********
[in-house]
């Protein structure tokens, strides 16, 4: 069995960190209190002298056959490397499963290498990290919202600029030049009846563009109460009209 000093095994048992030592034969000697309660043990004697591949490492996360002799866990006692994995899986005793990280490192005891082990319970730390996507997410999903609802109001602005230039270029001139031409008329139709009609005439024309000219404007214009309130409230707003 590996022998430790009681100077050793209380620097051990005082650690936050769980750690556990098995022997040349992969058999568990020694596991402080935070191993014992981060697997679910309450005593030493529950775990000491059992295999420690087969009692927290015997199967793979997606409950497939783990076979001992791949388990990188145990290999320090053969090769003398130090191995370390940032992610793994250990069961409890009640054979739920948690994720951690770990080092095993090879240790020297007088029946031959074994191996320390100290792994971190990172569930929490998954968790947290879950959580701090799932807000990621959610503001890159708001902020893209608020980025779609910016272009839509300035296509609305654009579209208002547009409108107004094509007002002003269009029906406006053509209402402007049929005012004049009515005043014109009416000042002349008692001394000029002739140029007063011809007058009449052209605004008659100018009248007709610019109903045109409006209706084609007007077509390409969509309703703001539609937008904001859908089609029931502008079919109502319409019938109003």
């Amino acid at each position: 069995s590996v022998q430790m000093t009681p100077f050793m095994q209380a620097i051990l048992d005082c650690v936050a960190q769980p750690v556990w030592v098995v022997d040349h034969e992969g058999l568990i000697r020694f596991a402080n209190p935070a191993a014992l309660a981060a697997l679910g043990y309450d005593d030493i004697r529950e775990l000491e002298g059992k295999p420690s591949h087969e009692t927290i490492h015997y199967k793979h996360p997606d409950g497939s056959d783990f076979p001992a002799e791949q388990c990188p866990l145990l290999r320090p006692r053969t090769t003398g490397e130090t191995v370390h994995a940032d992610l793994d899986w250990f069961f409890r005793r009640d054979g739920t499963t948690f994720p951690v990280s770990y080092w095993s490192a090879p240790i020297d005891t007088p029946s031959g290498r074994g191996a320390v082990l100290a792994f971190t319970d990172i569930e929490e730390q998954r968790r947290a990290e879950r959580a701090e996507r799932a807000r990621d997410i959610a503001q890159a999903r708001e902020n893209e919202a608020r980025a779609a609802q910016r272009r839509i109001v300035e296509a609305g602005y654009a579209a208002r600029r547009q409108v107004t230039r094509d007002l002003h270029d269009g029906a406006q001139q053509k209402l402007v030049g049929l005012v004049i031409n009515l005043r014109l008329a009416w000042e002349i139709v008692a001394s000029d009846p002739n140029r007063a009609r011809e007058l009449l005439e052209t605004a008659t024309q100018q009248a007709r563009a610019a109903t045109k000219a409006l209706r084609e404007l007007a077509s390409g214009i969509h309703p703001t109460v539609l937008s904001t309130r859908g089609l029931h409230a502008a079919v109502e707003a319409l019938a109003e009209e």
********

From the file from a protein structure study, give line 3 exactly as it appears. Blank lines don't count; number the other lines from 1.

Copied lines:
């Amino acid at each position: 069995s590996v022998q430790m000093t009681p100077f050793m095994q209380a620097i051990l048992d005082c650690v936050a960190q769980p750690v556990w030592v098995v022997d040349h034969e992969g058999l568990i000697r020694f596991a402080n209190p935070a191993a014992l309660a981060a697997l679910g043990y309450d005593d030493i004697r529950e775990l000491e002298g059992k295999p420690s591949h087969e009692t927290i490492h015997y199967k793979h996360p997606d409950g497939s056959d783990f076979p001992a002799e791949q388990c990188p866990l145990l290999r320090p006692r053969t090769t003398g490397e130090t191995v370390h994995a940032d992610l793994d899986w250990f069961f409890r005793r009640d054979g739920t499963t948690f994720p951690v990280s770990y080092w095993s490192a090879p240790i020297d005891t007088p029946s031959g290498r074994g191996a320390v082990l100290a792994f971190t319970d990172i569930e929490e730390q998954r968790r947290a990290e879950r959580a701090e996507r799932a807000r990621d997410i959610a503001q890159a999903r708001e902020n893209e919202a608020r980025a779609a609802q910016r272009r839509i109001v300035e296509a609305g602005y654009a579209a208002r600029r547009q409108v107004t230039r094509d007002l002003h270029d269009g029906a406006q001139q053509k209402l402007v030049g049929l005012v004049i031409n009515l005043r014109l008329a009416w000042e002349i139709v008692a001394s000029d009846p002739n140029r007063a009609r011809e007058l009449l005439e052209t605004a008659t024309q100018q009248a007709r563009a610019a109903t045109k000219a409006l209706r084609e404007l007007a077509s390409g214009i969509h309703p703001t109460v539609l937008s904001t309130r859908g089609l029931h409230a502008a079919v109502e707003a319409l019938a109003e009209e």